Honestly, the first part Ek Tha Tiger was much better. For once, it brought reasonableness, research, even intellectual heft, if you may, to action-king Salman, who is a franchise all by himself.
'Tiger Zinda Hai'
Actors: Salman Khan, Katrina Kaif
Salman Khan and Katrina Kaif (L) in the poster of 'Tiger Zinda Hai'
Honestly, the first part of this film Kabir Khan's 'Ek Tha Tiger' was much, much better. For once, it brought reasonableness, research, even intellectual heft, if you may, to action-king Salman, who is a franchise all by himself.
Fifteen minutes into this movie, when its goal gets locked, you figure this isn’t merely an excuse to somehow stitch together a sequel either. There’s a definite objective: To evacuate 40 Indian-Pakistani nurses in Tikrit, Iraq, who have been held hostage by the IS (Islamic State), with the latter having taken control of the town’s main hospital.
The Americans have decided to bomb this IS hideout. The Indian government has a week to clear out nurses from this US target. Only one man can accomplish this mission impossible. Much like Rambo in exile, Tiger (Salman), the missing RAW (Research And Analysis Wing) spy, is brought on board. He puts together a five-man army.
That minor McGuffin apart, this is altogether a full-on fantasy flick -- made all the more fun by various other laudable missions that get accomplished along the way. For one, both India’s RAW, and Pakistan’s dreaded ISI (Inter-services Intelligence) fight together in this thriller. Katrina, you may recall, plays an ISI agent (now in exile as well). Two, and this was my favourite part: Burkha clad women storm into the IS citadel, teaching the women-hating blood-sucking religious fanatics a lesson of their lifetime (with their deaths, of course).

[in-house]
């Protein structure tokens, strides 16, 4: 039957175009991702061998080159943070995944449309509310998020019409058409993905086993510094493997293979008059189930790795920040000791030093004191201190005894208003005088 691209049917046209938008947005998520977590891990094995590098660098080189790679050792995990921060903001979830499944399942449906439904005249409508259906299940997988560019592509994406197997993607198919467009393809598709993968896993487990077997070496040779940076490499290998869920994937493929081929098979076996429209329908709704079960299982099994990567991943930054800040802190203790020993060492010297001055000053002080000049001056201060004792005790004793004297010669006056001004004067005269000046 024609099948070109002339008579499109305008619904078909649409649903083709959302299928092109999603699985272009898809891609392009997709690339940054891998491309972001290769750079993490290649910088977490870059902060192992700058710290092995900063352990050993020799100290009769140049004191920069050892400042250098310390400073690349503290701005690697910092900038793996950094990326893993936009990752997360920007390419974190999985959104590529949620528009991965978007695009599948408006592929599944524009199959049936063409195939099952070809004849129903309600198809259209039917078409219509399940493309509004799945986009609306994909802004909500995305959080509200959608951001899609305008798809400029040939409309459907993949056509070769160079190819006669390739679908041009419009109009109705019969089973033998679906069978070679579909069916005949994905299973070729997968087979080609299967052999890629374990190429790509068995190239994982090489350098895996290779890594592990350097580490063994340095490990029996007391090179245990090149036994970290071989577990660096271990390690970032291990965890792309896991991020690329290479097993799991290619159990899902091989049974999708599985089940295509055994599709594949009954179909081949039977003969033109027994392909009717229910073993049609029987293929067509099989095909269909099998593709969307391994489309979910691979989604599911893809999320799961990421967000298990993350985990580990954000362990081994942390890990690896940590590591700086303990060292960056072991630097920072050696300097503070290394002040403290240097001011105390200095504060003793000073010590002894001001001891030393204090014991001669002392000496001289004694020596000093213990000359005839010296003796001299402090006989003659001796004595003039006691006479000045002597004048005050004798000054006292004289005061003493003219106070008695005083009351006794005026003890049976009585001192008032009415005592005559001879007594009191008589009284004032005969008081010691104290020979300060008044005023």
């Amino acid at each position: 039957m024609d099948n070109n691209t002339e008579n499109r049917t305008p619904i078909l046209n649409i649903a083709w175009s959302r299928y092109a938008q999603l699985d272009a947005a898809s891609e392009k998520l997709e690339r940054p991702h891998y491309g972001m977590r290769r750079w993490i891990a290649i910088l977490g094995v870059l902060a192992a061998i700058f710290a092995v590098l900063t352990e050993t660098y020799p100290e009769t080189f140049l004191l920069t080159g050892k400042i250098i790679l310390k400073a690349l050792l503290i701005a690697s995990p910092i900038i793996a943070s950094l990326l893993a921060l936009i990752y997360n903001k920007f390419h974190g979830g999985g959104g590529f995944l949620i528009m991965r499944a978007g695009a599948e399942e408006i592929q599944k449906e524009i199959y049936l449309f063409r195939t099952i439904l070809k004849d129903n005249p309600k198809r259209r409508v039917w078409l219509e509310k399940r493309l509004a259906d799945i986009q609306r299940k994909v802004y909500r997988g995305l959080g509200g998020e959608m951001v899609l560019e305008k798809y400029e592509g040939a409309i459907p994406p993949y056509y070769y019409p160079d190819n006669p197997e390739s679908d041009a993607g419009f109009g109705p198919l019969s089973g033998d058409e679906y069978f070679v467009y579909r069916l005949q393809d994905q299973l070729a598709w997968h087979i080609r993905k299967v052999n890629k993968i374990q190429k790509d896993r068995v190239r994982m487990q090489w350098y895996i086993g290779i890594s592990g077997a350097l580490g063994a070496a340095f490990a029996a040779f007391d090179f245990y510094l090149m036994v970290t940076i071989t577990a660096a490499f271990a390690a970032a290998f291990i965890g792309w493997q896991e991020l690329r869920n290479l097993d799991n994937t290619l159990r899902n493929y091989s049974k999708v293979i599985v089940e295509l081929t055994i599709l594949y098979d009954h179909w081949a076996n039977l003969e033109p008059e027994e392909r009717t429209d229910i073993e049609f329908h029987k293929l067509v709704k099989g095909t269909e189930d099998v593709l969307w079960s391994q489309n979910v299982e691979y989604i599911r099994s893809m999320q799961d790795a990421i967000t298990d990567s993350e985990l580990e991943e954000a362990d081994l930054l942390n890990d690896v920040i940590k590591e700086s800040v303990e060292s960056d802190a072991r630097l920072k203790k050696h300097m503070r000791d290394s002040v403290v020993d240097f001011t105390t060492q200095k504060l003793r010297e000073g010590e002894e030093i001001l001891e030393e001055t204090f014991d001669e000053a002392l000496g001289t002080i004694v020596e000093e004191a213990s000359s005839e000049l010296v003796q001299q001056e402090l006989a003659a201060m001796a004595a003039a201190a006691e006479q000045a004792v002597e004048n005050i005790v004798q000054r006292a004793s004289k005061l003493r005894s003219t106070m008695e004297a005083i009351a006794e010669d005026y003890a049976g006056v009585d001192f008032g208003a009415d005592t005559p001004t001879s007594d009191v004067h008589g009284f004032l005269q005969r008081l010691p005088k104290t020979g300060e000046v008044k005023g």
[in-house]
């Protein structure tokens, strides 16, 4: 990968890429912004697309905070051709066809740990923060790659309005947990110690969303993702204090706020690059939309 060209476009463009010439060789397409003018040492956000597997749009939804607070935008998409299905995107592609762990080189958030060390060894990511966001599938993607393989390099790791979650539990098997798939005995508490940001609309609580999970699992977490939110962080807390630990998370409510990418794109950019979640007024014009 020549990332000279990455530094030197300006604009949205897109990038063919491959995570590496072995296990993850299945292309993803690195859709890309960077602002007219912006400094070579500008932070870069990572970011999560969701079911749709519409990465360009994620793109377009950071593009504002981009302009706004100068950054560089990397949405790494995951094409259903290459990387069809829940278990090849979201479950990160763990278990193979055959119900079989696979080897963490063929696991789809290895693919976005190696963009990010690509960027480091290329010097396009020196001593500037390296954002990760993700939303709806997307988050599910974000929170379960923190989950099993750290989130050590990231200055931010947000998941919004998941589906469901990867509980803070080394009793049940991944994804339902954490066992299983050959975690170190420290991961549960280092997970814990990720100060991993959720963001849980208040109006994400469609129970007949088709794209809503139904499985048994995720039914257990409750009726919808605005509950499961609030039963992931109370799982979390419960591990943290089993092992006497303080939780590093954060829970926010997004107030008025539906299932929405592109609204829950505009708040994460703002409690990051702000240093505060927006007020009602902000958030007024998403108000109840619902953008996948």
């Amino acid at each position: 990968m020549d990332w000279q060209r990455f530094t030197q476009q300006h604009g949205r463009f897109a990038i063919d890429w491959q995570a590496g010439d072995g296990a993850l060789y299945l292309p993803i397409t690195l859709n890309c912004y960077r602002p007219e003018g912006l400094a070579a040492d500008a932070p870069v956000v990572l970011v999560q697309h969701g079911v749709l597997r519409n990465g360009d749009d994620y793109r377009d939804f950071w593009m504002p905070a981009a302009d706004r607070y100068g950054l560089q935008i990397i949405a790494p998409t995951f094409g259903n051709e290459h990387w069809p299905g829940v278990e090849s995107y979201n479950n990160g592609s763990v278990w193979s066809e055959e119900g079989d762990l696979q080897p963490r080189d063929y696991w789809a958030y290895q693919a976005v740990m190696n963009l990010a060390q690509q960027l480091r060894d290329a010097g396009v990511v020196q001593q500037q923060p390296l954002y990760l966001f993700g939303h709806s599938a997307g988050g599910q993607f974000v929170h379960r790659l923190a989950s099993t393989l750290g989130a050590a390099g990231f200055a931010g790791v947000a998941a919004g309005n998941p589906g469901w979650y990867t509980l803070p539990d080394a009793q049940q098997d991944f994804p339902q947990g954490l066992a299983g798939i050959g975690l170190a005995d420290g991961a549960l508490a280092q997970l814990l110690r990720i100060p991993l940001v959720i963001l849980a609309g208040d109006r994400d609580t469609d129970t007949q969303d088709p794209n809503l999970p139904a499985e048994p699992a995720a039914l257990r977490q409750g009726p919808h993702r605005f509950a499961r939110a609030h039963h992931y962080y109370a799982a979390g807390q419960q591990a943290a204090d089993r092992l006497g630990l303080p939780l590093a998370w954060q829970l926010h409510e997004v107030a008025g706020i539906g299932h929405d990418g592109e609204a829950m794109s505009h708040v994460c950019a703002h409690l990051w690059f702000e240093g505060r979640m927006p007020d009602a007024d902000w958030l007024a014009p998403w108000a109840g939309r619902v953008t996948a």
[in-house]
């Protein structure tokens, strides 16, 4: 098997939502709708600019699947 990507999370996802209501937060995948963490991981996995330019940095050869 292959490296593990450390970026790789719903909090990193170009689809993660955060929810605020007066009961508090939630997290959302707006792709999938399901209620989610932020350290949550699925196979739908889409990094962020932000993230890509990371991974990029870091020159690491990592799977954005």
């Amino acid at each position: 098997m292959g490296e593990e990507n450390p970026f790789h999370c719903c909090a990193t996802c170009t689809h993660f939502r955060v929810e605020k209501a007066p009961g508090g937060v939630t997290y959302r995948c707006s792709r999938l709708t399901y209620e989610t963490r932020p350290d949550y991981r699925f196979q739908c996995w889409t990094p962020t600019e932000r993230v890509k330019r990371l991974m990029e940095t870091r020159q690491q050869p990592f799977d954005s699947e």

All this is besides the movie’s main task, which is for Tiger, or Salman, to roar his way to the box-office. And yeah, Salman is very much back to being Salman, deviating not once from the script, unlike with 'Tubelight' (earlier in the year), which left Sal-maniacs so pissed that he had to frickin’ return money to distributors (which is a lot like Modi-Shah, at the peak of their political careers, having to forfeit their deposits in an election!).
Salman traverses between mountains and desert sand, hops on to ski-board and a horseback, before settling down to some crazy blaze of guns in Iraq! Now I’ve been saying this for a while: Reviewing a ‘proper’ Salman movie is a lot like searching for the meaning of life. The meaning will elude you still, and life will go on, as it should. I’ve of course used more philosophical analogies in the past -- like ironing jeans, or underwear. No, seriously, what is the point?
No film illustrates it better than this. It is based on an actual hostage drama that took place in 2014, where the Indian government had undertaken a major diplomatic initiative to free 46 Malayali nurses held hostage in Iraq. Not a bullet was fired during the incredible operation. Pretty much everyone returned home safe. Only last night, I watched the brilliant Malayalam film 'Take Off' (2017) that vividly recounts that episode. It’s a world-class movie, with the woman (Parvathy; 'Qarib Qarib Singlle'), who saves the day.
But to wake up at 8 am with a half-packed hall rooting for the super-hero Sal-man is a very different kinda tribal experience—something that also has a charm of its own (and which is likely to become nostalgia before you know it).
Sure, at 160 minutes' plus, this movie is more than a bit of a stretch (both literally, and figuratively). Give him a few more minutes, forget evacuating the few nurses, King Salmander would have vanquished the entire IS (he’s already martyred half the militia to hell). I get it. Not hard to tell who’ll unconditionally love it. That’s really all there is to report from this battlefield.